From Home Furnishing Business
What Sells: Rug of War
2019 by HFBusiness Staff in Business Strategy, Industry
Rugs: stage setters, showstoppers, and unifiers all at once. Without a rug, a room can look like a collection of furniture odds and ends. Adding or updating a rug will make a space feel more defined by providing texture, pattern, and harmony between the other design elements of the room.
Based on a FurnitureCore, Inc. industry model developed by Impact Consulting Services, parent company to Home Furnishings Business, an unsurprising majority (85%) of consumers reported purchasing furniture and then a rug to pull the room together. Only 13% of consumers purchased a rug before purchasing furniture, and a meager 2% reported purchasing furniture and rugs at the same time. Consumers are clearly looking for pieces that will complete their design style through rug purchases.
With new product introduction cycles every season, rug manufacturers are pressed for fresh designs and methods to keep pace with the ever-evolving nature of consumer tastes and trending styles. They must remain relevant through brand building and by keeping the end goal in mind-—the consumer who will place their product proudly in their home-—all while guaranteeing quality products that can stand the test of time. According to Satya Tiwari, president of Surya, “Designing and bringing top selling rugs to market in a variety of styles and price points is the ethos of our business. Retailers are working with a wide variety of customer types and have to be able to satisfy all of their needs. We keep our edge and ability to bring top sellers to market by immersing ourselves in the design world at large, working side by side with our customers and analyzing our expansive internal data sources.”
But what exactly are these consumers searching for? Like all savvy consumers, they are looking for items that stand the test of time with versatility, quality, and most important, utility. According to Moe Samieian Jr. of Moe’s Home Collection, they create products for the person who wants to integrate luxury and utility. Speaking of his company’s Charleston rug he said, “The great thing about this rug is its change in texture. We love rugs that are made to last and can easily hide a stain. This rug does just that while seamlessly pairing with many of our favourite designs."
Drilling down further into consumer tastes, the FurnitureCore study analyzed consumer preferences in color, design, and material composition. 51% of consumers reported that the dominant color of their most recent rug purchase was neutral (this includes black, white, and beige shades). Next was red at 18% followed by blue at 16%. Green was a popular selection as 9% of consumers chose this shade, with all other color options fading into the distance.
While hue is a clear frontrunner, selected design elements are spread more evenly amongst those that participated in the survey with solids leading the pack at 20%. Traditional, geometric, and floral prints are tied amongst consumers with each at a reported 18%, stripes at 11%, contemporary at 9%, and zig zag coming in last with 7%.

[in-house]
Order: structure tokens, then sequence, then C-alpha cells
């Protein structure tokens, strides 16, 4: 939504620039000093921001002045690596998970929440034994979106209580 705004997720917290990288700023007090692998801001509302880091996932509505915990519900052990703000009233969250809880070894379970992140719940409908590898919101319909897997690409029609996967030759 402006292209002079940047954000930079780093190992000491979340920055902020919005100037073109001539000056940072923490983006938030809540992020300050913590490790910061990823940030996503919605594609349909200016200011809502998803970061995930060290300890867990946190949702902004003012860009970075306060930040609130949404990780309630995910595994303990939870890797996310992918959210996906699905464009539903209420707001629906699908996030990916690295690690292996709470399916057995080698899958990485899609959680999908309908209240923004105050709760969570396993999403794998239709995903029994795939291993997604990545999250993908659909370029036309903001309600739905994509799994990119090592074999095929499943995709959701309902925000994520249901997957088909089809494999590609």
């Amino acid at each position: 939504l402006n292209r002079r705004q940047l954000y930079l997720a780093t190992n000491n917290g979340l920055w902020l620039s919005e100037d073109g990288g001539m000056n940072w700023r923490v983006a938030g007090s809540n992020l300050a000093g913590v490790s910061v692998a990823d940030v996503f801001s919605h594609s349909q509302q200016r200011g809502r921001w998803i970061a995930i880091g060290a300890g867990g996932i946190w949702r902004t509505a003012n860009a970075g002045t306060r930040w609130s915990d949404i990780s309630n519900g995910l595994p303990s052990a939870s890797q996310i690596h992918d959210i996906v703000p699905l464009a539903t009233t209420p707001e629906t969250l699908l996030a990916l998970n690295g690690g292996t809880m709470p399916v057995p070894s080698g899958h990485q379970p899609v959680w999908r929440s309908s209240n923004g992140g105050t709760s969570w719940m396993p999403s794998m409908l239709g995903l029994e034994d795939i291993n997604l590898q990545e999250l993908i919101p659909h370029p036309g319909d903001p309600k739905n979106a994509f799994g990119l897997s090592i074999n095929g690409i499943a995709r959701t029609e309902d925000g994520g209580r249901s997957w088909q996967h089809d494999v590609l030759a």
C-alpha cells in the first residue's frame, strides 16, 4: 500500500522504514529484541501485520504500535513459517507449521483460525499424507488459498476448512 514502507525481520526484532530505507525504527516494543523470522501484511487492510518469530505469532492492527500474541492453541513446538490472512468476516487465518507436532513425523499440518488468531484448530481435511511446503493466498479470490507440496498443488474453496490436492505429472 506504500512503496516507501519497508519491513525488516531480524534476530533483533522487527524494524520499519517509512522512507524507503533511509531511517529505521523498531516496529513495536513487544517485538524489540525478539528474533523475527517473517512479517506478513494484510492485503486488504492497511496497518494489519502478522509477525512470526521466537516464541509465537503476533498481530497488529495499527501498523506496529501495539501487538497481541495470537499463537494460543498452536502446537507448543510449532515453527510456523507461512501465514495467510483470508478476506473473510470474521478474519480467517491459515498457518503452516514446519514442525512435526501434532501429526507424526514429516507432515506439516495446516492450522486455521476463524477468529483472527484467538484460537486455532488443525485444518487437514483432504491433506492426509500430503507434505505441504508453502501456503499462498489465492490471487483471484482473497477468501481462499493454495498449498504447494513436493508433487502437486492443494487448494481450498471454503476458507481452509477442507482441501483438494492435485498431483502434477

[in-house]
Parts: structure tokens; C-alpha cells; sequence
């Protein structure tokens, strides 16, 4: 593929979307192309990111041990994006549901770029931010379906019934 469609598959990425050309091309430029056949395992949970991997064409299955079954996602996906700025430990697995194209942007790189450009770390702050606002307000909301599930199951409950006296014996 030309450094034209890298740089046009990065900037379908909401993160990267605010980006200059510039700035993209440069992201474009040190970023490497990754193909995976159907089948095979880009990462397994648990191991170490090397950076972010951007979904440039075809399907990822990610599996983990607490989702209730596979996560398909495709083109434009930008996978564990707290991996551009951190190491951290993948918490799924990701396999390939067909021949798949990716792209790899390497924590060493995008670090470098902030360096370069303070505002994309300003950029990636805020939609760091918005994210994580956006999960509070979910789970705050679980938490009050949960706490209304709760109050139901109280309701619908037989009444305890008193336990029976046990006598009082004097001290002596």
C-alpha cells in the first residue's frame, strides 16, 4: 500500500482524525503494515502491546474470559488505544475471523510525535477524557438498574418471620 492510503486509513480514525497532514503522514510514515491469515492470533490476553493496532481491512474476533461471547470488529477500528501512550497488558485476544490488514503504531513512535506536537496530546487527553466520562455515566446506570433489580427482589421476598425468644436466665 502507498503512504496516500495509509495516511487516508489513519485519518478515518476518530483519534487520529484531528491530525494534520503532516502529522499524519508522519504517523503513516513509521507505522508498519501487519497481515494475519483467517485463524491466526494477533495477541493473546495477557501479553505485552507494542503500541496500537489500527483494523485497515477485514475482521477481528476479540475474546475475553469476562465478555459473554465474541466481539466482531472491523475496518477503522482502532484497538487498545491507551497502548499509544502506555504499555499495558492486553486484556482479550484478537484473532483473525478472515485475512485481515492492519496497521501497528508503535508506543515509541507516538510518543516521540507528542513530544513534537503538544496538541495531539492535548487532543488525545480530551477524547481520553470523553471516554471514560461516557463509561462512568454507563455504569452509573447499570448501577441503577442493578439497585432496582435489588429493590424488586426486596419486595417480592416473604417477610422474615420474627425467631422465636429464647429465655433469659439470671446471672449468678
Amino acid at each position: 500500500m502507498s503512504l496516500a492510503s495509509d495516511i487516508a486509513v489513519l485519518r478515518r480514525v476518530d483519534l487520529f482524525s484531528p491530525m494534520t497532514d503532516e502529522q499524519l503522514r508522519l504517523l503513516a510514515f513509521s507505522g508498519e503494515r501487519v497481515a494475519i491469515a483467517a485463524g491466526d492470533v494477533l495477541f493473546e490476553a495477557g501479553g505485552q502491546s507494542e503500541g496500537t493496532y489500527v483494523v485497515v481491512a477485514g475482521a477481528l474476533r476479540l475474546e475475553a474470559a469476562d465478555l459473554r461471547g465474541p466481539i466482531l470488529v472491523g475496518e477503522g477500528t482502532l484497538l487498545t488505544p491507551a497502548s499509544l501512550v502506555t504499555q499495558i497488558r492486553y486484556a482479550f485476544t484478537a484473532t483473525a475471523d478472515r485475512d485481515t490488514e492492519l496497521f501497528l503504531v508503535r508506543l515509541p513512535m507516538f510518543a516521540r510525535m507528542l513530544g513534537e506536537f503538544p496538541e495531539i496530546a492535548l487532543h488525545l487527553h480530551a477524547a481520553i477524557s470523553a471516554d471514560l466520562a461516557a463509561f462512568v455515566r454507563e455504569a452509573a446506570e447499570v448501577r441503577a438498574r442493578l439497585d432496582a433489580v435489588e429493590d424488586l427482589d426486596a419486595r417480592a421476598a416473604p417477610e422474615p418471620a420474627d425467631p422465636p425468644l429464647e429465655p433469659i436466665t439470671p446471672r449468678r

According to the same study, a surprising 29% of consumers reported that they were unsure of their most recent rug purchase’s composition. Natural fibers remain popular with 22% reporting wool, 7% cotton, and 20% a natural fiber blend. Synthetic fibers came in at 20% as well, and animal hide at just 2%.
With many different materials come many different manufacturer production methods. When surveyed, 38% of consumers reported that their most recent rug purchase was machine-made, followed by hand-made at 18%. A surprising 44% did not know the production method. To clear the ambiguity, Cameron Capel, president of sales and marketing at Capel Rugs, said, “We're starting to see more demand for our step-up, hand-knotted, and hand-woven designs. They offer retailers an opportunity for higher margins, while still delivering a strong value to consumers."
Some manufacturers are integrating machine-made and hand-made methods to produce unique, durable designs at a better margin. According to Larry Hedrick, VP of business development at Rizzy Home, “When we show our rugs to extremely experienced rug experts it is very common to hear them say, ‘this looks just like a hand knotted rug’. Artistry is the collection and Artistry is that good. See it, touch it, scratch it, and sniff it. It looks like the real thing but at a fraction of the cost.”
Consumers are willing to pay a wide range of amounts depending on what type of product they are searching for and for the length of time they expect to utilize it. Referring again to the FurnitureCore study, most consumers (36%) are spending $100-$399 for their purchase, followed by 22% at $400-$799. Only 16% reported their willingness to spend upwards of $800 for their rug purchase. 27% of consumers are willing to spend only $100 or less for their purchase.